Patient and Tumour Characteristics in Relation to the PI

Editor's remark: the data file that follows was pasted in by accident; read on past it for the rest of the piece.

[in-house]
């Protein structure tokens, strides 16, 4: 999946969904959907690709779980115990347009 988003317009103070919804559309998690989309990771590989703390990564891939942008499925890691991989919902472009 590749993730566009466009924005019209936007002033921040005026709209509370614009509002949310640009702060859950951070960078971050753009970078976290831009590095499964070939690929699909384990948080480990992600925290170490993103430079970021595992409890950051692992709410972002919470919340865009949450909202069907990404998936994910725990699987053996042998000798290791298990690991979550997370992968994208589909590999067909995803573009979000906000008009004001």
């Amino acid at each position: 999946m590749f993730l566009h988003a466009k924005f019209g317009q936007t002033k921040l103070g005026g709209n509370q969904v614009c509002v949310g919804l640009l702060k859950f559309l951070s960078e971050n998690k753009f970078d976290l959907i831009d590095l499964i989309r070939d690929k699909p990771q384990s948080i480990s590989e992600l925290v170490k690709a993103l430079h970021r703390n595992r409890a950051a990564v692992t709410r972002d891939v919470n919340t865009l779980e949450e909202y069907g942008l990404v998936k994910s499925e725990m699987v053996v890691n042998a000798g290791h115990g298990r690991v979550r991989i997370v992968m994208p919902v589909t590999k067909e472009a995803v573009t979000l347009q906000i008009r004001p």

Medical records of 357 patients who underwent pancreatic resection for PDAC were analysed. Patient and tumour characteristics are shown in Table 2. Of the 357 patients comprising the study cohort, 235 (72.1%) patients underwent pylorus-preserving pancreaticoduodenectomy, and in 72 (23.5%) patients, distal pancreatectomy was performed. Tumour stage was distributed as follows: 13 patients had stage IA, 25 patients stage IB, 45 patients stage IIA, 255 patients stage IIB, and 19 patients stage III disease according to UICC/AJCC TNM staging system.32 Hence, 274 of 357 (76.8%) had a nodal-positive disease. Patients with borderline or locally advanced PDAC were referred to neoadjuvant therapy; depending on the patients’ condition, either bevacizumab, 5-fluorouracil-, or gemcitabine-based protocols were given. Of the 50 patients who received neoadjuvant therapy, 41 patients (82.0%) received gemcitabine-based therapy, and 9 (18.0%) patients received 5-fluorouracil-based therapy. During a median follow-up time of 100.5 (range 0–198) months, 333 (93.3%) patients died from their disease or disease-related complications; only 2 patients died within a median length of hospital stay of 12 days (± 4 days). The median cancer-specific survival time was 16.5 (range 0.2–198) months. PI score groups were distributed as follows: PI 0 if CRP ≤ 10 mg/L and WBC ≤ 11 × 109; PI 1 if one of the two markers was elevated; and PI 2 if both markers were elevated (Table 1). The relation of the PI, with patient and tumour characteristics, is shown in Table 2. In addition, WBC was significantly higher in patients with a positive smoking history (p = 0.004), but not in patients with a history of diabetes (p = 0.36), and did not correlate with tumour stage (UICC, rs = 0.07, p = 0.19). Patients with nodal-positive disease did not differ with respect to WBC compared with nodal-negative patients (p = 0.42; data not shown). Furthermore, CRP did not correlate with the patients’ smoking history (p = 0.90). With respect to neoadjuvant therapy, all patients with a PI of 2 (n = 2, 100.0%) received a gemcitabine-based regimen, while patients with a PI of 1 and 0 received 5-fluorouracil- or gemcitabine-based regimen (PI 1: n = 1, 14.3% or n = 6, 85.7%; PI 0: n = 8, 19.5% or n = 33, 80.5%). We found no significant difference in the PI between the two groups of neoadjuvant therapy regimens given (p = 0.55).